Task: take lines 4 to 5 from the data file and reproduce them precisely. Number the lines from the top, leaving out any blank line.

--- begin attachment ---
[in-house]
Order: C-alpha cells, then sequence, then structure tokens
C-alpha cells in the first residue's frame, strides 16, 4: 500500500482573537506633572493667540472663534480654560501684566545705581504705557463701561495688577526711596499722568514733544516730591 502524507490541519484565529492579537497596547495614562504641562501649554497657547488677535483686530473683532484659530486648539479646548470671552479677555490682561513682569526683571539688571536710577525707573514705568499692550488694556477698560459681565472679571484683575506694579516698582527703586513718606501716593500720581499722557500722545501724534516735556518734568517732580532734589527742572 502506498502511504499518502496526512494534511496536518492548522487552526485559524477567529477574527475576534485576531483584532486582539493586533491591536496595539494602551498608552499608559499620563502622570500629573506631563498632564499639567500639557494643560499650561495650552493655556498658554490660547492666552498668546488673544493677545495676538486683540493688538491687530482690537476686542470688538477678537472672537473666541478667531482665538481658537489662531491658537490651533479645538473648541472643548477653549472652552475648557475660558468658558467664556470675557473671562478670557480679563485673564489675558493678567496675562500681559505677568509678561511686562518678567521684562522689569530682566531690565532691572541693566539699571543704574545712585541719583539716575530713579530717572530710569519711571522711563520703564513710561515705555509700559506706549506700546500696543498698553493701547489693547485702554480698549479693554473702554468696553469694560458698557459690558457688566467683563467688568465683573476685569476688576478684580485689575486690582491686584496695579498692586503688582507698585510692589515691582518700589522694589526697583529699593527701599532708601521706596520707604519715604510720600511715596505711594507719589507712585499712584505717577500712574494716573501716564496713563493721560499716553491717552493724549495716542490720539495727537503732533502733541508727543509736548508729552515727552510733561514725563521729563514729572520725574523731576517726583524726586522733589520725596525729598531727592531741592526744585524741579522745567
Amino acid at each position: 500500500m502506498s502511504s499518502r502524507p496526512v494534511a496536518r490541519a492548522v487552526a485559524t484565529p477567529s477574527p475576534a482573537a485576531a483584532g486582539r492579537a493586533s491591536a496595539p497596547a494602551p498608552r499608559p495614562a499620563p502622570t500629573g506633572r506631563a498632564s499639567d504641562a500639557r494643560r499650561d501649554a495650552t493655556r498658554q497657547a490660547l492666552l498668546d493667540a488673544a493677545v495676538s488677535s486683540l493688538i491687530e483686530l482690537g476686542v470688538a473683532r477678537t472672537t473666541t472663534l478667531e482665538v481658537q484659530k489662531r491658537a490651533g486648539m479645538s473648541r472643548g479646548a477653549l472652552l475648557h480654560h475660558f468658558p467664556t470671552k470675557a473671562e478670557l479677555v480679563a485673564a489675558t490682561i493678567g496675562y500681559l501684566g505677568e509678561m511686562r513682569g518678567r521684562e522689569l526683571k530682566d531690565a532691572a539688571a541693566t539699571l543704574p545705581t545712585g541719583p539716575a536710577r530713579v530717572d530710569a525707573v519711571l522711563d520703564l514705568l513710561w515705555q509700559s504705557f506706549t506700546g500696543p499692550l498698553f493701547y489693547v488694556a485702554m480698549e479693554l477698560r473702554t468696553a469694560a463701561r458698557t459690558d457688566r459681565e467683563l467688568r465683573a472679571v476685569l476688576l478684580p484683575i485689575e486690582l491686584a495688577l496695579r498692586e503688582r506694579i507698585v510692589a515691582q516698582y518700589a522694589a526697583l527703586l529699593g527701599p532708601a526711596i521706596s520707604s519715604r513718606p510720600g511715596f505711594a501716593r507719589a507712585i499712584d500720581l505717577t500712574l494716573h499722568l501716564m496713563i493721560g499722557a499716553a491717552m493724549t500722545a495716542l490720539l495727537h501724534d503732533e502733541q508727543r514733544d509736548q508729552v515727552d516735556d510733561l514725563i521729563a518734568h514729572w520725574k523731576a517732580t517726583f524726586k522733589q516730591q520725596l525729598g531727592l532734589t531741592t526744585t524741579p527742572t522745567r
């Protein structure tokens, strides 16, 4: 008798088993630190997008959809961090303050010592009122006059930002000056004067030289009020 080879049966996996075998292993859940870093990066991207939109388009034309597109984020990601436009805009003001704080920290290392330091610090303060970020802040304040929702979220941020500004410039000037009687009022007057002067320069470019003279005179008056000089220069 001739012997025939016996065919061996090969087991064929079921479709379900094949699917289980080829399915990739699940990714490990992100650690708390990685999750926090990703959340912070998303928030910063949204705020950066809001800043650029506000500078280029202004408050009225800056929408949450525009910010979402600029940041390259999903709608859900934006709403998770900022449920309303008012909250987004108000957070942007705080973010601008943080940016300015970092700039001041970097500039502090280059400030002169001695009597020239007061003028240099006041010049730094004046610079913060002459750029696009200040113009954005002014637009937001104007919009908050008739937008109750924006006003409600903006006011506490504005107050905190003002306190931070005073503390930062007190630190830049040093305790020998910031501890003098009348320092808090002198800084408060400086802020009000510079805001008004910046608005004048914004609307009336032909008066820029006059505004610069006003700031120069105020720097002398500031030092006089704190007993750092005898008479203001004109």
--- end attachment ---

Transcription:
Amino acid at each position: 500500500m502506498s502511504s499518502r502524507p496526512v494534511a496536518r490541519a492548522v487552526a485559524t484565529p477567529s477574527p475576534a482573537a485576531a483584532g486582539r492579537a493586533s491591536a496595539p497596547a494602551p498608552r499608559p495614562a499620563p502622570t500629573g506633572r506631563a498632564s499639567d504641562a500639557r494643560r499650561d501649554a495650552t493655556r498658554q497657547a490660547l492666552l498668546d493667540a488673544a493677545v495676538s488677535s486683540l493688538i491687530e483686530l482690537g476686542v470688538a473683532r477678537t472672537t473666541t472663534l478667531e482665538v481658537q484659530k489662531r491658537a490651533g486648539m479645538s473648541r472643548g479646548a477653549l472652552l475648557h480654560h475660558f468658558p467664556t470671552k470675557a473671562e478670557l479677555v480679563a485673564a489675558t490682561i493678567g496675562y500681559l501684566g505677568e509678561m511686562r513682569g518678567r521684562e522689569l526683571k530682566d531690565a532691572a539688571a541693566t539699571l543704574p545705581t545712585g541719583p539716575a536710577r530713579v530717572d530710569a525707573v519711571l522711563d520703564l514705568l513710561w515705555q509700559s504705557f506706549t506700546g500696543p499692550l498698553f493701547y489693547v488694556a485702554m480698549e479693554l477698560r473702554t468696553a469694560a463701561r458698557t459690558d457688566r459681565e467683563l467688568r465683573a472679571v476685569l476688576l478684580p484683575i485689575e486690582l491686584a495688577l496695579r498692586e503688582r506694579i507698585v510692589a515691582q516698582y518700589a522694589a526697583l527703586l529699593g527701599p532708601a526711596i521706596s520707604s519715604r513718606p510720600g511715596f505711594a501716593r507719589a507712585i499712584d500720581l505717577t500712574l494716573h499722568l501716564m496713563i493721560g499722557a499716553a491717552m493724549t500722545a495716542l490720539l495727537h501724534d503732533e502733541q508727543r514733544d509736548q508729552v515727552d516735556d510733561l514725563i521729563a518734568h514729572w520725574k523731576a517732580t517726583f524726586k522733589q516730591q520725596l525729598g531727592l532734589t531741592t526744585t524741579p527742572t522745567r
């Protein structure tokens, strides 16, 4: 008798088993630190997008959809961090303050010592009122006059930002000056004067030289009020 080879049966996996075998292993859940870093990066991207939109388009034309597109984020990601436009805009003001704080920290290392330091610090303060970020802040304040929702979220941020500004410039000037009687009022007057002067320069470019003279005179008056000089220069 001739012997025939016996065919061996090969087991064929079921479709379900094949699917289980080829399915990739699940990714490990992100650690708390990685999750926090990703959340912070998303928030910063949204705020950066809001800043650029506000500078280029202004408050009225800056929408949450525009910010979402600029940041390259999903709608859900934006709403998770900022449920309303008012909250987004108000957070942007705080973010601008943080940016300015970092700039001041970097500039502090280059400030002169001695009597020239007061003028240099006041010049730094004046610079913060002459750029696009200040113009954005002014637009937001104007919009908050008739937008109750924006006003409600903006006011506490504005107050905190003002306190931070005073503390930062007190630190830049040093305790020998910031501890003098009348320092808090002198800084408060400086802020009000510079805001008004910046608005004048914004609307009336032909008066820029006059505004610069006003700031120069105020720097002398500031030092006089704190007993750092005898008479203001004109």